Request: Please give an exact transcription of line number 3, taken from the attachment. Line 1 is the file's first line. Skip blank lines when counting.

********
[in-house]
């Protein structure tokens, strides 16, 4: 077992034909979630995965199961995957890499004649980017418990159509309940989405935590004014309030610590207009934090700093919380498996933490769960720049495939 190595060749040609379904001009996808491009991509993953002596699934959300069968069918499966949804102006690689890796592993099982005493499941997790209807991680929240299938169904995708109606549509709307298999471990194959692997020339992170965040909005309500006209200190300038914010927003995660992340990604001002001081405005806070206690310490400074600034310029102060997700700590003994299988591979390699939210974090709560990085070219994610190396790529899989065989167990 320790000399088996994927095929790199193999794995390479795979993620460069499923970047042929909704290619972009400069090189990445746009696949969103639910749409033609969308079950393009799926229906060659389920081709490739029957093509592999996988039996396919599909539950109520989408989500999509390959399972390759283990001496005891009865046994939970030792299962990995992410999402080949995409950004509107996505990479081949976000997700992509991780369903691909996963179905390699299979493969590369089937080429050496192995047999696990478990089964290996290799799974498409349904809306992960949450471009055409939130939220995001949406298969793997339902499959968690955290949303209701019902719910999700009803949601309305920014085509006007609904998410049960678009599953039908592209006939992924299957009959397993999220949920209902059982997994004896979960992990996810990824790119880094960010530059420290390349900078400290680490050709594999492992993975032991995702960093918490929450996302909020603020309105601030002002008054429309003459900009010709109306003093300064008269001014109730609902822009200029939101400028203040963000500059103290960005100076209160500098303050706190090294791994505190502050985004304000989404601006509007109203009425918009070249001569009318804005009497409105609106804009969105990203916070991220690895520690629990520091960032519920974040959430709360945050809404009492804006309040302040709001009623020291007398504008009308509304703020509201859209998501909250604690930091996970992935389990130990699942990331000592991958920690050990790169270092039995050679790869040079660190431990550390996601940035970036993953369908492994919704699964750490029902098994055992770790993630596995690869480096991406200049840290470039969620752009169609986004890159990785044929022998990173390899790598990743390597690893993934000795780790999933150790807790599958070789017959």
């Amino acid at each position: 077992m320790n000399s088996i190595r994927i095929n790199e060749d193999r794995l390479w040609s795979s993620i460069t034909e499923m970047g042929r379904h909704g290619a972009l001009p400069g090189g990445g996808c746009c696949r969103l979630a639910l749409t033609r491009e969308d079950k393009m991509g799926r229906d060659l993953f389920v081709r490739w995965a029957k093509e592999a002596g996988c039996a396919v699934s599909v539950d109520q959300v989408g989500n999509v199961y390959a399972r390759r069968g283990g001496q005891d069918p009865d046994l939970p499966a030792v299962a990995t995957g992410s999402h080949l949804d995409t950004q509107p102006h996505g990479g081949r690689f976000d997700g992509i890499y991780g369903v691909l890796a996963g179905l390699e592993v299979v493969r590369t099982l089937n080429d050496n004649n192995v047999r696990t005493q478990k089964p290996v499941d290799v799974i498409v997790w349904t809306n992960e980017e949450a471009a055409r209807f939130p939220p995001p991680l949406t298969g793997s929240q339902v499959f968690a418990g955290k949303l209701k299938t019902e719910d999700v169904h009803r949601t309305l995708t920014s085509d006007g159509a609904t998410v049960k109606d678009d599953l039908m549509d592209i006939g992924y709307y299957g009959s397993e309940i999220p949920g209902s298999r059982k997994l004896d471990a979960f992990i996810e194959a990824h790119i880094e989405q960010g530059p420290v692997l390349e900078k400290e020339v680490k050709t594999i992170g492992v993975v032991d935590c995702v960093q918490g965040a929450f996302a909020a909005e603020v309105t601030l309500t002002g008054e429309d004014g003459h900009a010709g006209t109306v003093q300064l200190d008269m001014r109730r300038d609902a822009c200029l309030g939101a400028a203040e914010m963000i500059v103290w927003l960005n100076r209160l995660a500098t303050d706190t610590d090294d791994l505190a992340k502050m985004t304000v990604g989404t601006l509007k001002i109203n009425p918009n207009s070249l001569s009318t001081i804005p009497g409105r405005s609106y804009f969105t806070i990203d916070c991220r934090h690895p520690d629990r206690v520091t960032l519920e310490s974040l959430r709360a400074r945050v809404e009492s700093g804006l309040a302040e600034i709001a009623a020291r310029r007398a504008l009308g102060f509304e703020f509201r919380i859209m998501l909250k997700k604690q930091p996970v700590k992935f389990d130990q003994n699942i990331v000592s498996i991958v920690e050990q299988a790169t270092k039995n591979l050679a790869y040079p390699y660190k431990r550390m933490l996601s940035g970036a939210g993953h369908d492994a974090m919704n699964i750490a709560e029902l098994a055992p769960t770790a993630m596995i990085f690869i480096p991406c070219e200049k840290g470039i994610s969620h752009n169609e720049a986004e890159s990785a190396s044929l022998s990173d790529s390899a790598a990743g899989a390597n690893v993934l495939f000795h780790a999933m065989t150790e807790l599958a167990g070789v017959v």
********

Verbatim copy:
């Amino acid at each position: 077992m320790n000399s088996i190595r994927i095929n790199e060749d193999r794995l390479w040609s795979s993620i460069t034909e499923m970047g042929r379904h909704g290619a972009l001009p400069g090189g990445g996808c746009c696949r969103l979630a639910l749409t033609r491009e969308d079950k393009m991509g799926r229906d060659l993953f389920v081709r490739w995965a029957k093509e592999a002596g996988c039996a396919v699934s599909v539950d109520q959300v989408g989500n999509v199961y390959a399972r390759r069968g283990g001496q005891d069918p009865d046994l939970p499966a030792v299962a990995t995957g992410s999402h080949l949804d995409t950004q509107p102006h996505g990479g081949r690689f976000d997700g992509i890499y991780g369903v691909l890796a996963g179905l390699e592993v299979v493969r590369t099982l089937n080429d050496n004649n192995v047999r696990t005493q478990k089964p290996v499941d290799v799974i498409v997790w349904t809306n992960e980017e949450a471009a055409r209807f939130p939220p995001p991680l949406t298969g793997s929240q339902v499959f968690a418990g955290k949303l209701k299938t019902e719910d999700v169904h009803r949601t309305l995708t920014s085509d006007g159509a609904t998410v049960k109606d678009d599953l039908m549509d592209i006939g992924y709307y299957g009959s397993e309940i999220p949920g209902s298999r059982k997994l004896d471990a979960f992990i996810e194959a990824h790119i880094e989405q960010g530059p420290v692997l390349e900078k400290e020339v680490k050709t594999i992170g492992v993975v032991d935590c995702v960093q918490g965040a929450f996302a909020a909005e603020v309105t601030l309500t002002g008054e429309d004014g003459h900009a010709g006209t109306v003093q300064l200190d008269m001014r109730r300038d609902a822009c200029l309030g939101a400028a203040e914010m963000i500059v103290w927003l960005n100076r209160l995660a500098t303050d706190t610590d090294d791994l505190a992340k502050m985004t304000v990604g989404t601006l509007k001002i109203n009425p918009n207009s070249l001569s009318t001081i804005p009497g409105r405005s609106y804009f969105t806070i990203d916070c991220r934090h690895p520690d629990r206690v520091t960032l519920e310490s974040l959430r709360a400074r945050v809404e009492s700093g804006l309040a302040e600034i709001a009623a020291r310029r007398a504008l009308g102060f509304e703020f509201r919380i859209m998501l909250k997700k604690q930091p996970v700590k992935f389990d130990q003994n699942i990331v000592s498996i991958v920690e050990q299988a790169t270092k039995n591979l050679a790869y040079p390699y660190k431990r550390m933490l996601s940035g970036a939210g993953h369908d492994a974090m919704n699964i750490a709560e029902l098994a055992p769960t770790a993630m596995i990085f690869i480096p991406c070219e200049k840290g470039i994610s969620h752009n169609e720049a986004e890159s990785a190396s044929l022998s990173d790529s390899a790598a990743g899989a390597n690893v993934l495939f000795h780790a999933m065989t150790e807790l599958a167990g070789v017959v």